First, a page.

Figure 1A
Palliative care service map

Figure 1A displays a palliative care service map

Source: Victorian Auditor-General's Office.

The majority of care occurs in community-based settings and is delivered by non‑government providers. Public and non-government community palliative care services also link with other services to provide palliative care in the patient's home:

  • Royal District Nursing Service—contracted by some community palliative care services to provide after-hours nursing support.
  • Home and community care services—provide basic support to people over 65 who live at home.
  • Not-for-profit support groups and volunteers—may assist by providing meals for patients or transport to medical appointments.

Volunteers are also an essential part of the palliative care sector. A Department of Health & Human Services (DHHS) workforce study released in 2013 reported that the number of hours volunteers work in palliative care is equivalent to 30 per cent of paid full‑time employees. Further, it identified that in-home support was the main role undertaken by volunteers.

Patients move between different levels and places of care depending on the progression of their illness and their needs at each stage. There is no standard pathway that patients follow—rather their care should cater to their prognosis and personal needs and wishes. Figure 1B is a fictional example of one person's pathway through palliative care services.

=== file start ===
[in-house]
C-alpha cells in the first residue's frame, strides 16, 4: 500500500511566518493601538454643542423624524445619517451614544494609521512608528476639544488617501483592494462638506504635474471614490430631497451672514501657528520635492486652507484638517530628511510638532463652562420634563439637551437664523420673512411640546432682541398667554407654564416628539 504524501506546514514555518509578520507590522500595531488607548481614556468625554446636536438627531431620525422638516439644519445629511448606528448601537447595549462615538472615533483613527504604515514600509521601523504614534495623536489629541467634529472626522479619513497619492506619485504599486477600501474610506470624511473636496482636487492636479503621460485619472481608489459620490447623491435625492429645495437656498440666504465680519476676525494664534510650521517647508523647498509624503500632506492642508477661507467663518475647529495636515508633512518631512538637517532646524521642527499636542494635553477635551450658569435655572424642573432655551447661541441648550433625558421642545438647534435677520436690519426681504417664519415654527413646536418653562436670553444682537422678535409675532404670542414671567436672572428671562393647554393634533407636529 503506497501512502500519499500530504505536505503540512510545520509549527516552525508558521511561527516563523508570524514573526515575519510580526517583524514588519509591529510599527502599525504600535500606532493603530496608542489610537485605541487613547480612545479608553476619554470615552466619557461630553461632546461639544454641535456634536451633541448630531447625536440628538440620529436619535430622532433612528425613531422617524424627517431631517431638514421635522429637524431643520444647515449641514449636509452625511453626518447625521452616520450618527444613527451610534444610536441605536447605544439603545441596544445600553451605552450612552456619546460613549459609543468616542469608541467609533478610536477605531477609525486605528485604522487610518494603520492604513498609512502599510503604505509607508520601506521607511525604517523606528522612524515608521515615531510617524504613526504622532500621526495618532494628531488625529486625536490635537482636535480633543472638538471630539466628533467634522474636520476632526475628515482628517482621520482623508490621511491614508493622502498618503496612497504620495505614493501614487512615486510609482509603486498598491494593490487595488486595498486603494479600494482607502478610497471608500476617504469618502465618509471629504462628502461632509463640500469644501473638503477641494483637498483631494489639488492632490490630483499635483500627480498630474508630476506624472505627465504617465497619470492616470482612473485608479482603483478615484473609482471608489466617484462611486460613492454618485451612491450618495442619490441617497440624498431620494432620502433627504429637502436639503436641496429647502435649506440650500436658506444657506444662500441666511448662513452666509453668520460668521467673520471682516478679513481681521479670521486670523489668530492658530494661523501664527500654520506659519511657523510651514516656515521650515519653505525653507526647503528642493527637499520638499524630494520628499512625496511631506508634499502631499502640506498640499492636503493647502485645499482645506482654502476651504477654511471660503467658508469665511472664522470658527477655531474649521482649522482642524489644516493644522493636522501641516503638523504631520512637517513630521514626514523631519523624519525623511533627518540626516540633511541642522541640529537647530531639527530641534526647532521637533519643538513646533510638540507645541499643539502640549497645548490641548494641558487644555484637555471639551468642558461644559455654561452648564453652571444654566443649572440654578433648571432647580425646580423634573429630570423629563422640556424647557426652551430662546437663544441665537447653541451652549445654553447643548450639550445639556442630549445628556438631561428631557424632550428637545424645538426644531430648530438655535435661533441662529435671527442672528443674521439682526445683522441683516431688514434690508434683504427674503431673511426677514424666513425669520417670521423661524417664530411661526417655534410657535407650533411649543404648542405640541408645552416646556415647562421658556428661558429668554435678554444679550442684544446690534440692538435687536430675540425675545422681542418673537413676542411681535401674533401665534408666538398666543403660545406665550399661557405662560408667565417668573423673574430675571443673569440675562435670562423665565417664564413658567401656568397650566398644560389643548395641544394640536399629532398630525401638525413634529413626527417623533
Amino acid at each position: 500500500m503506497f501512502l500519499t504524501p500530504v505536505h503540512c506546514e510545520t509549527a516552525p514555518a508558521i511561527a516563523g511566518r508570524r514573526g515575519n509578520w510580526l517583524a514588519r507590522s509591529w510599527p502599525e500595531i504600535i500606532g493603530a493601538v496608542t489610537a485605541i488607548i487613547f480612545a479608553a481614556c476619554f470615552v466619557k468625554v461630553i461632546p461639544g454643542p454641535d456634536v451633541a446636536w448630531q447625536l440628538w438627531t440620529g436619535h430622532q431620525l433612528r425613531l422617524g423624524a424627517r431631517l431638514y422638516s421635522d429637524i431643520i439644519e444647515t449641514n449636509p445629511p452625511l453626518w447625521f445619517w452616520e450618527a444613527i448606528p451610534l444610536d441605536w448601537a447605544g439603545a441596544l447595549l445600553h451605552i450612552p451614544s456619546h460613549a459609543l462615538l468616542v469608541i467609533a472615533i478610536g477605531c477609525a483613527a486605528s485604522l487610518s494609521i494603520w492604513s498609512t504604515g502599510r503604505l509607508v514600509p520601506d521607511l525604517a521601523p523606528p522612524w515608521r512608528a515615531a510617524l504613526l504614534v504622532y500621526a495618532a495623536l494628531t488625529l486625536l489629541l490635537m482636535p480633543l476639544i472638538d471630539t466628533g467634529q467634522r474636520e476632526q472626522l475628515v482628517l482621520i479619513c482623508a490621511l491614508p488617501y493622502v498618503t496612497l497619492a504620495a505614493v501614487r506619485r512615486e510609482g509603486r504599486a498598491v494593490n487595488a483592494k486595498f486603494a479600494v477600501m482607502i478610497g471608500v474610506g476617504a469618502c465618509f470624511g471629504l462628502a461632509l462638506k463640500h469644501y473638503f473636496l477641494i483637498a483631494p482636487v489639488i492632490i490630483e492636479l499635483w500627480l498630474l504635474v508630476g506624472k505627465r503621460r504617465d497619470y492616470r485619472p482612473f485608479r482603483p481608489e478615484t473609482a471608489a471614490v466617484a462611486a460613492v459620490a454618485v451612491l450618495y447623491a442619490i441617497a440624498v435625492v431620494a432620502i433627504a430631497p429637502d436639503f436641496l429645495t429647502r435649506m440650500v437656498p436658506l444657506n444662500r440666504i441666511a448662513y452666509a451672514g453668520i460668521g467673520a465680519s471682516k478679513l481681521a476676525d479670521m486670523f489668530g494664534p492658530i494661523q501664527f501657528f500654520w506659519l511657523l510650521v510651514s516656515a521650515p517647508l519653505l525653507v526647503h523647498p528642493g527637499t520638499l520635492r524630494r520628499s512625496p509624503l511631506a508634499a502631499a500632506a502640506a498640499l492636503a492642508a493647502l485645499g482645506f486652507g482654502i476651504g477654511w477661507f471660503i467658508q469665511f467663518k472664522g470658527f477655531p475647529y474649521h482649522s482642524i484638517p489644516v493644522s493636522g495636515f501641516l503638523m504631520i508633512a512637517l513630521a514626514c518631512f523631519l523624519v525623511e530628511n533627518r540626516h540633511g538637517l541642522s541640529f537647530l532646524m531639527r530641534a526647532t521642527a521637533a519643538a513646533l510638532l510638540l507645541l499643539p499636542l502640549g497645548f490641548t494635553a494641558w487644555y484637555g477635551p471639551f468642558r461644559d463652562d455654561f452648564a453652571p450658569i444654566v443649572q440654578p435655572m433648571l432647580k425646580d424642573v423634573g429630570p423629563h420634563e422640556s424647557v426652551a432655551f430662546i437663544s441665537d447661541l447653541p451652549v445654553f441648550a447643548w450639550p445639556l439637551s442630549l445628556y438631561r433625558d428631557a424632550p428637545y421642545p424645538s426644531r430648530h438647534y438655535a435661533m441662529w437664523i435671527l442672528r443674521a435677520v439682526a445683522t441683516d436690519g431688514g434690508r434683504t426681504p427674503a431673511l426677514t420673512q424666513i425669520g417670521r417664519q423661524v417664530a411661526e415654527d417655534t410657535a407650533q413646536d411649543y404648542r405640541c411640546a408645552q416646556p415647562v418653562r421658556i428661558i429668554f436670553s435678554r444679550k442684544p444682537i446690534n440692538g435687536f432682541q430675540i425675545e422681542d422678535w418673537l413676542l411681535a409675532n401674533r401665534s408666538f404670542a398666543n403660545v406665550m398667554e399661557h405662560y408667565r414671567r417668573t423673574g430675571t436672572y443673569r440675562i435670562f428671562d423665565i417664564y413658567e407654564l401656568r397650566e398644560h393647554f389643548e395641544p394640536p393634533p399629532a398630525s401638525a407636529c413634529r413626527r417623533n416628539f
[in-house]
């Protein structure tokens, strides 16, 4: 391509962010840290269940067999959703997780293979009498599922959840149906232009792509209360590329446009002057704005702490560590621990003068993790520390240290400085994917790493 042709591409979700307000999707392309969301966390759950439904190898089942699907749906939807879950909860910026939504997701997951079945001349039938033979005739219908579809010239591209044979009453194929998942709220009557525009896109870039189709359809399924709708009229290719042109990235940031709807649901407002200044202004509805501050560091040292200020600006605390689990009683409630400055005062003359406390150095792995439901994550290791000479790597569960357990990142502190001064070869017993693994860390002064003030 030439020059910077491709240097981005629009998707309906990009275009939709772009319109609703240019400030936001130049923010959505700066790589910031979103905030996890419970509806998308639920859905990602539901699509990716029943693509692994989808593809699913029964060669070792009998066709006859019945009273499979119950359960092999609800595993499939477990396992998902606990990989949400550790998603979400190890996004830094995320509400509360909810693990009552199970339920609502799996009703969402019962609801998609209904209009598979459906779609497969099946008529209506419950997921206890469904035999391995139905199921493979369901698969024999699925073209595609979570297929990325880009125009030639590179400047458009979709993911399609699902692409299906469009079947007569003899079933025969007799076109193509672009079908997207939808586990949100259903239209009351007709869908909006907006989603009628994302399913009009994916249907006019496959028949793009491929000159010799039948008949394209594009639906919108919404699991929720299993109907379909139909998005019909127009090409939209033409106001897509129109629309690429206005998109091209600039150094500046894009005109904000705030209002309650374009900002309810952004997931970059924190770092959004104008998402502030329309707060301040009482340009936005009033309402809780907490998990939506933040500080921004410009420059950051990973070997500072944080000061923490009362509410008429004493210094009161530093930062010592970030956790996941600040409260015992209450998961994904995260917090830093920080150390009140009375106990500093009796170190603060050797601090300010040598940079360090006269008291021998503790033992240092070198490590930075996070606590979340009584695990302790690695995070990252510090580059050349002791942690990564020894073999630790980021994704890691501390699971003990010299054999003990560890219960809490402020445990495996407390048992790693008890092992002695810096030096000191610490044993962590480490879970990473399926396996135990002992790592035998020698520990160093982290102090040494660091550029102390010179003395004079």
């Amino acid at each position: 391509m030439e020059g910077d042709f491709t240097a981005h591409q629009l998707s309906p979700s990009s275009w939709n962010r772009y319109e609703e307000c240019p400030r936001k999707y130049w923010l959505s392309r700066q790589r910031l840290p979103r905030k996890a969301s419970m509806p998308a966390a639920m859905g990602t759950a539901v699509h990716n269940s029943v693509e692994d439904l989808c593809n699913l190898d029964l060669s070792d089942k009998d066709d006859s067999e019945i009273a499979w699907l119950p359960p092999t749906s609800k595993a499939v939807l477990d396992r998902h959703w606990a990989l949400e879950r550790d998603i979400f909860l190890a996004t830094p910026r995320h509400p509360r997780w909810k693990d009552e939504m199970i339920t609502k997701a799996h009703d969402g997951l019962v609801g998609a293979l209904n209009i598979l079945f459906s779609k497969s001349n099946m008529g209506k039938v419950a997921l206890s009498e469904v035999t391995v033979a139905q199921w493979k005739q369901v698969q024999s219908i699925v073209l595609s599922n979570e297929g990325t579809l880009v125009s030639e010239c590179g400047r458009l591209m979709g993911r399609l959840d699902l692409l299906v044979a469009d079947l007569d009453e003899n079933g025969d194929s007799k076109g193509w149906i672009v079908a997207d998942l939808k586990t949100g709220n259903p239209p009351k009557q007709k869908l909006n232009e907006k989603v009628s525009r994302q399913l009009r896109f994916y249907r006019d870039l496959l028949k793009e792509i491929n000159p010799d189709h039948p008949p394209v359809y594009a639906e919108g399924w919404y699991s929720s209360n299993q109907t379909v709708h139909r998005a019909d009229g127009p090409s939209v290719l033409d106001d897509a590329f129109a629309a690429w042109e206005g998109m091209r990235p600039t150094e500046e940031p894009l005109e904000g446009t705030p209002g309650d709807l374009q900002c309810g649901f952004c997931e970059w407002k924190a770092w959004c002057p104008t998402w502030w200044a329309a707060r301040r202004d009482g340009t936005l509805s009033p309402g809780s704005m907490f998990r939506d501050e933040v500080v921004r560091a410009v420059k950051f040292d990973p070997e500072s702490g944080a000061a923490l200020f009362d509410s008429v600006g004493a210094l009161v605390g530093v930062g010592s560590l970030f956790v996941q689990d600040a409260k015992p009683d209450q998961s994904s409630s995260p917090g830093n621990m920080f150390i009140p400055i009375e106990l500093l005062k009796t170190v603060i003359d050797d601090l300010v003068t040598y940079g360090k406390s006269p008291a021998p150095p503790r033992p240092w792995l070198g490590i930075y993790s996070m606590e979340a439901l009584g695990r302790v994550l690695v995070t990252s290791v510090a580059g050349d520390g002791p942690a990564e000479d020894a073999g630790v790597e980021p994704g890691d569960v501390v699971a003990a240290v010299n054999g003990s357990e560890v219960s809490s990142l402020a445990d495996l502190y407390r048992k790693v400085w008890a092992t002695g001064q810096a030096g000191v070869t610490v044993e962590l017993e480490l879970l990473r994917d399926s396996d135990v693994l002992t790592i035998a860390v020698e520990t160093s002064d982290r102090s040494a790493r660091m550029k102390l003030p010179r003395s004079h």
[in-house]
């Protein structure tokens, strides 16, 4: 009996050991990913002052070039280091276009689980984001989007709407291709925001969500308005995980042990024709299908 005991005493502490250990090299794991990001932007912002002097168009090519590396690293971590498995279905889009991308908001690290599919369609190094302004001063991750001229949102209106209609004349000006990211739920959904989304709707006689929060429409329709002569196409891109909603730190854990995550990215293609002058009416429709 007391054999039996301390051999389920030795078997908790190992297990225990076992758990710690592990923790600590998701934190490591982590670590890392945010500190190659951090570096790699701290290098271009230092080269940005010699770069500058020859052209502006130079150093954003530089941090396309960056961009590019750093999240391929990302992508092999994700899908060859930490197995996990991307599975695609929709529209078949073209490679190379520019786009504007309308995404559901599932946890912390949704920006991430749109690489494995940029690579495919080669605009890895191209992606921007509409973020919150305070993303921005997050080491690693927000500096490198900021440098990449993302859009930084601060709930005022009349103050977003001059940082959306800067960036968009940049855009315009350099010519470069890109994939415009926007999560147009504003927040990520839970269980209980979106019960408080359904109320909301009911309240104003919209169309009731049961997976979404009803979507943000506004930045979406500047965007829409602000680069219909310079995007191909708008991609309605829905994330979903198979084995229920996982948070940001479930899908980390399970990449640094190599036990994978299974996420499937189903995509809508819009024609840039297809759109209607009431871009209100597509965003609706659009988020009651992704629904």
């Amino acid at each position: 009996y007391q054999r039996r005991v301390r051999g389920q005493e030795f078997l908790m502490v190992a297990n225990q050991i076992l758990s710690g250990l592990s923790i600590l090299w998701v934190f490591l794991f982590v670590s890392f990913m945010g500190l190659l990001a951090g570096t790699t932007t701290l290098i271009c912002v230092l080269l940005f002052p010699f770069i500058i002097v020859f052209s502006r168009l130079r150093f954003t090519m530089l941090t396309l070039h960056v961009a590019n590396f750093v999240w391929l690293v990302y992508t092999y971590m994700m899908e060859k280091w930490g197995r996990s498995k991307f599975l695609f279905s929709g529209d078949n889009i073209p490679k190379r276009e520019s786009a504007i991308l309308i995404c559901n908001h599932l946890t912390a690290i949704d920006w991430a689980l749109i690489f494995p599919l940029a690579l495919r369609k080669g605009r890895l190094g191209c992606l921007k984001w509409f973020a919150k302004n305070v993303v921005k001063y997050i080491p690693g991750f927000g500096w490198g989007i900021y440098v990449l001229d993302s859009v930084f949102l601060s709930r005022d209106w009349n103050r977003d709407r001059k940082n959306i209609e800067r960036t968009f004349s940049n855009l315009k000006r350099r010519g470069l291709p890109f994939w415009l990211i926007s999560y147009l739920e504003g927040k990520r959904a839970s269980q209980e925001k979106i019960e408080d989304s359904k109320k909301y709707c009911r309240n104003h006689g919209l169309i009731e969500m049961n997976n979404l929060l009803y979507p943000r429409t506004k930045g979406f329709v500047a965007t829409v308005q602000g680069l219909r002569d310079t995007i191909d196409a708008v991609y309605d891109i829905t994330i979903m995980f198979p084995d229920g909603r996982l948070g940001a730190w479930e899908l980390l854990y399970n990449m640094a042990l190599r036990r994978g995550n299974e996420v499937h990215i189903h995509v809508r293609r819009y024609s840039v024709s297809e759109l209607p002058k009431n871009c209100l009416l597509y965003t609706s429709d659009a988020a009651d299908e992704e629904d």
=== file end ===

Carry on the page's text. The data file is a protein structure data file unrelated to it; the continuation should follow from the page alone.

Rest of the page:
Figure 1B
A journey through palliative care services

Mrs H is diagnosed with end-stage pancreatic cancer at the oncology ward of Hospital A. A consult team specialising in palliative care visits the oncology staff to discuss Mrs H's symptoms and needs and suggests a change in pain medication. A meeting is held with the treating specialist, a social worker and Mrs H's adult son and daughter. The daughter lives two hours away and has difficulty visiting more than once or twice a week. The son lives close-by but is worried his employer will not be happy if he takes a lot of time off work. He is also anxious that he does not know how to properly care for his mother.

The following day the palliative care team held their weekly meeting to discuss newly admitted patients. Mrs H's pain symptoms are under control but she needs physical therapy. The physiotherapist arranges time to visit her. The social worker advises that he has provided some information about financial support for carers to the son, and suggests staff contact him to provide more information about what to expect in preparation for her discharge home. Staff agree that due to the family's financial circumstances they should seek funding to help with the cost of equipment that will be needed in the home.